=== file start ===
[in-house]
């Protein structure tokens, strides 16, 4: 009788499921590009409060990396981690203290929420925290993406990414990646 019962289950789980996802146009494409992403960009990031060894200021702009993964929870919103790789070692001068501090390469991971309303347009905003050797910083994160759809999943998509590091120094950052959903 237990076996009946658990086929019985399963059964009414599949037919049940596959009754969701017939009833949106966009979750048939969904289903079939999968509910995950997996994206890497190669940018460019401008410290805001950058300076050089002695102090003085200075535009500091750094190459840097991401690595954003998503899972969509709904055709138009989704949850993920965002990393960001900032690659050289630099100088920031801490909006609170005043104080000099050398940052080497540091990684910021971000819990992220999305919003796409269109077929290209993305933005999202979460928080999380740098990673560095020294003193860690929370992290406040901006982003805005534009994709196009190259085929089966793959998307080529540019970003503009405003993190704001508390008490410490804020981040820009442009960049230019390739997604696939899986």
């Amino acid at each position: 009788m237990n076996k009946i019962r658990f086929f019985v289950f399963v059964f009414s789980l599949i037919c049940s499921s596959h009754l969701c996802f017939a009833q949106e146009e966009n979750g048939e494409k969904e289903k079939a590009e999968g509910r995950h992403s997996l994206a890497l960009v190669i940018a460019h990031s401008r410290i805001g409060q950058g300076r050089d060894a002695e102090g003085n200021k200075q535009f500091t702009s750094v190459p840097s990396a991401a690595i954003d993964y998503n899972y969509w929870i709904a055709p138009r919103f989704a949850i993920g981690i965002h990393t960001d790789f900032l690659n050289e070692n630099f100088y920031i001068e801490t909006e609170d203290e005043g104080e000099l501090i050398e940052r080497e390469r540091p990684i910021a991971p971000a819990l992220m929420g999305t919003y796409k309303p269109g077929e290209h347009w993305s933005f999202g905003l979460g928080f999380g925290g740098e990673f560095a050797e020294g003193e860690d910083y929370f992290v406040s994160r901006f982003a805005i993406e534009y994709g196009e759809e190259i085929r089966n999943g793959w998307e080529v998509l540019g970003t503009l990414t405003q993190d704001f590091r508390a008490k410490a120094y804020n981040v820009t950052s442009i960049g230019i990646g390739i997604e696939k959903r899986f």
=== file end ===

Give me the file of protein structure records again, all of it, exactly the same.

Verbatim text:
[in-house]
């Protein structure tokens, strides 16, 4: 009788499921590009409060990396981690203290929420925290993406990414990646 019962289950789980996802146009494409992403960009990031060894200021702009993964929870919103790789070692001068501090390469991971309303347009905003050797910083994160759809999943998509590091120094950052959903 237990076996009946658990086929019985399963059964009414599949037919049940596959009754969701017939009833949106966009979750048939969904289903079939999968509910995950997996994206890497190669940018460019401008410290805001950058300076050089002695102090003085200075535009500091750094190459840097991401690595954003998503899972969509709904055709138009989704949850993920965002990393960001900032690659050289630099100088920031801490909006609170005043104080000099050398940052080497540091990684910021971000819990992220999305919003796409269109077929290209993305933005999202979460928080999380740098990673560095020294003193860690929370992290406040901006982003805005534009994709196009190259085929089966793959998307080529540019970003503009405003993190704001508390008490410490804020981040820009442009960049230019390739997604696939899986």
């Amino acid at each position: 009788m237990n076996k009946i019962r658990f086929f019985v289950f399963v059964f009414s789980l599949i037919c049940s499921s596959h009754l969701c996802f017939a009833q949106e146009e966009n979750g048939e494409k969904e289903k079939a590009e999968g509910r995950h992403s997996l994206a890497l960009v190669i940018a460019h990031s401008r410290i805001g409060q950058g300076r050089d060894a002695e102090g003085n200021k200075q535009f500091t702009s750094v190459p840097s990396a991401a690595i954003d993964y998503n899972y969509w929870i709904a055709p138009r919103f989704a949850i993920g981690i965002h990393t960001d790789f900032l690659n050289e070692n630099f100088y920031i001068e801490t909006e609170d203290e005043g104080e000099l501090i050398e940052r080497e390469r540091p990684i910021a991971p971000a819990l992220m929420g999305t919003y796409k309303p269109g077929e290209h347009w993305s933005f999202g905003l979460g928080f999380g925290g740098e990673f560095a050797e020294g003193e860690d910083y929370f992290v406040s994160r901006f982003a805005i993406e534009y994709g196009e759809e190259i085929r089966n999943g793959w998307e080529v998509l540019g970003t503009l990414t405003q993190d704001f590091r508390a008490k410490a120094y804020n981040v820009t950052s442009i960049g230019i990646g390739i997604e696939k959903r899986f």